Before the rise of social media and the ubiquity of apps like Instagram, photographers established and flexed their brands through their personal website and blog. The photographer website supplanted the printed portfolio, for the most part, offering photographers a way to showcase their work with a remote audience of photo editors, customers, and fans.
It’s an interesting thought. Do photographers really still need a website today? Is it possible to survive on social media alone? After recently cutting out a bunch of old social media platforms from his life, photographer Ed Verosky has been thinking long and hard about this question. Should he kill or keep pursuing his website?
As Ed says in this video he recently posted, cultural shifts happen rapidly. The way people use the Internet changes all the time. We’ve seen the mass exodus from one social platform to another over and over again. But are people even going to photographer’s websites when they can see a living portfolio on services like Instagram?
With all the social networks and plenty of ways to share your images online, the question is – do you really need a website? And the short answer would be – yes, you do. There are several reasons for that.
With social media, you can’t control how your photos look (just think of Facebook compression). Also, you’re just a part of the crowd, which makes it more difficult to compete for clients’ attention. So, social media websites should be only one of your methods of advertising, but not the only one. Your website (or your online portfolio) is the best way to display your work. And in this comprehensive and very informative video, Joe Edelman will give you many useful tips for choosing a domain name and website hosting. And there are plenty of clever tips and tricks in addition to that.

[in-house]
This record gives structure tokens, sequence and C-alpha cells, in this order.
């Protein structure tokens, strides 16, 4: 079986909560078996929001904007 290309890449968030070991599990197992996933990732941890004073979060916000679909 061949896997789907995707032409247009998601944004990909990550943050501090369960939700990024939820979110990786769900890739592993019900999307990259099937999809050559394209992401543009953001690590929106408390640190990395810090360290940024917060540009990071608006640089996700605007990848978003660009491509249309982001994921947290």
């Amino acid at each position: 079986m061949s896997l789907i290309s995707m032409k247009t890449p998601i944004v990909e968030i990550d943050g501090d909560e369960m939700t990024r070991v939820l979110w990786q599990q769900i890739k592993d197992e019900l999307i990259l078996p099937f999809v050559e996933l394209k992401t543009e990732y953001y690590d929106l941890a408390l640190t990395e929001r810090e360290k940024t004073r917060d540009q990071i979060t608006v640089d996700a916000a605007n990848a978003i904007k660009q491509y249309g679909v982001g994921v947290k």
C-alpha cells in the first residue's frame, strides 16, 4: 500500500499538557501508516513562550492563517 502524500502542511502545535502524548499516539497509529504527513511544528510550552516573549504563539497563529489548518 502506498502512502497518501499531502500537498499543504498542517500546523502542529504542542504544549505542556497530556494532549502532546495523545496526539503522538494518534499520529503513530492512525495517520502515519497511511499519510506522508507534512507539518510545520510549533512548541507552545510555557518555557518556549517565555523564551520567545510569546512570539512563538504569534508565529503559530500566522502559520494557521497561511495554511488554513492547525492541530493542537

Some people have all the fun…something I’ve never really ever been accused of. But, that’s not the case for photographer and Yale MFA graduate Victoria Hely-Hutchinson. In what is probably one of the most epic About pages I have ever seen, Victoria wastes no time with the usual BS about awards and accolades and exhibits. Who really cares anyhow, right? The page contains a single image that is not only uproariously hilarious but describes so much about the artist at the same time.
Popular image sharing and photo marketplace, 500px announced this morning they have made some updates to the way users are able to upload their photos to the website, which will (hopefully) allow photographers to speed up their online workflow a bit. The latest update now allows users to upload their images in bulk rather than having to painstakingly upload each individually, as Clay Cook explains in the demo video.
You can upload new images from your hard drive or import them from other websites such as Facebook, Flickr, Picassa, etc…While waiting for your image collections to upload in the background, you are free to spend that time tagging, titling, licensing options, and organizing the fresh uploads so they are ready for publication on 500px as soon as they are finished uploading.
It’s the age-old question, should a wedding photographer put his/her prices on the website, or leave them off? I’ve asked myself this, and seen many photographers ask the same thing. Lots of opinions, some of them very strong opinions, but no one seems to back it up with actual data.
An argument I’ve heard for putting prices online is that the potential client wants to know if you’re within her price range. If you make it too difficult to find that information, she won’t bother to contact you because there are plenty of other photographers to look at. Would you go look at a new car if they wouldn’t tell you the price until you got to the dealership?
The counter-argument is that wedding photography can be expensive, clients don’t always have an understanding of how much they should expect to spend, and placing too much emphasis on price means that the client misses out on less-tangible benefits that the photographer has to offer. If you make the client ask for pricing, you can then strike up a dialog with the client and build a relationship before getting icky with numbers.
Both arguments seem reasonable. And those photographers who can’t make up their minds usually wimp out and put a “starting at $xxxxx” on their site! (That’s what I do currently. :) )
But I’ve got some Actual Data!